Shut up!! Look at this magic ya ********! Have ye heard the

one about the half-Scottish, half-Jewish comedian? Half of him wants to get p*****, the other half's too tight to pay! What a load of *****!!

Ladies and gentlemen, boys and girls, a warm welcome please for your favourite foul-mouthed magician and patter merchant, Jerry Sadowitz . . . and what a warm welcome he gets!

After an hour of being subjected to a stream of f****** offensive remarks and insults, offset with being party to a series of brilliant sleights of hand and tongue, the audience rises as one for an ovation to its berater.

The essence of his act is, as already stated, close-up magic and even closer-up comedy, but what makes Sadowitz unique and lovable (yes!) is the transparent contradiction of a man who craves acceptance by being as outwardly alienating as possible.

When he shouts at us it's like he's shouting at himself, when he stoops to outrageous racism or sexism to shock us we just have to let it go. In fact, let's be honest, we encourage him in his rants against Americans or Aberdonians, and we can't help but enjoy his filthy treatment of a female assistant plucked from the audience.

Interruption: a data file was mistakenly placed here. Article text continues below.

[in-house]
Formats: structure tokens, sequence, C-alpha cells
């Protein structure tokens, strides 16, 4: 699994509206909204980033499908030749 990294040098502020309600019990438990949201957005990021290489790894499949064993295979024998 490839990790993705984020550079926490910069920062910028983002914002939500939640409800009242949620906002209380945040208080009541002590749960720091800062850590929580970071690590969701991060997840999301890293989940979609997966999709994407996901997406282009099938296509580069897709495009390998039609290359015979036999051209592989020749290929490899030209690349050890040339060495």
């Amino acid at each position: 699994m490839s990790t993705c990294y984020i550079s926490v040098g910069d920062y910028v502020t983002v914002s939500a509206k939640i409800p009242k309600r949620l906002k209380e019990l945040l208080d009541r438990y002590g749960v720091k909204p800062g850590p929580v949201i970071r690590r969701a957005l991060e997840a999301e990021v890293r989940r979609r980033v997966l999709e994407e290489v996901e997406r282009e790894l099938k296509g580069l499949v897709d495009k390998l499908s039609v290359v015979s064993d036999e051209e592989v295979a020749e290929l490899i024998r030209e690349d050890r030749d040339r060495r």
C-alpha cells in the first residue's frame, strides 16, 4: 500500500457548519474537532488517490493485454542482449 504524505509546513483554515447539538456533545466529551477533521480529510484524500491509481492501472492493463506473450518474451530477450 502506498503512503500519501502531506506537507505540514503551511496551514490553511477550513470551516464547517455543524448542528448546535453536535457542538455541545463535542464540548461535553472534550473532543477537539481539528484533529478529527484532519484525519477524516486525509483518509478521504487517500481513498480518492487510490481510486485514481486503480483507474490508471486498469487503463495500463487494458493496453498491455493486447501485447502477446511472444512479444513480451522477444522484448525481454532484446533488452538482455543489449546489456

Then, a minute later, our collective jaw drops as yet another near-impossible trick suckers us, eliciting spontaneous joy and applause. Who's feeding who in this process? Who f****** cares? Live entertainment really doesn't come any better than this.

Every now and then you see a performer at a time and place in their career where you feel some kind of recognition is due, and Jerry Sadowitz's time and place surely is right now. Oh f***, aye.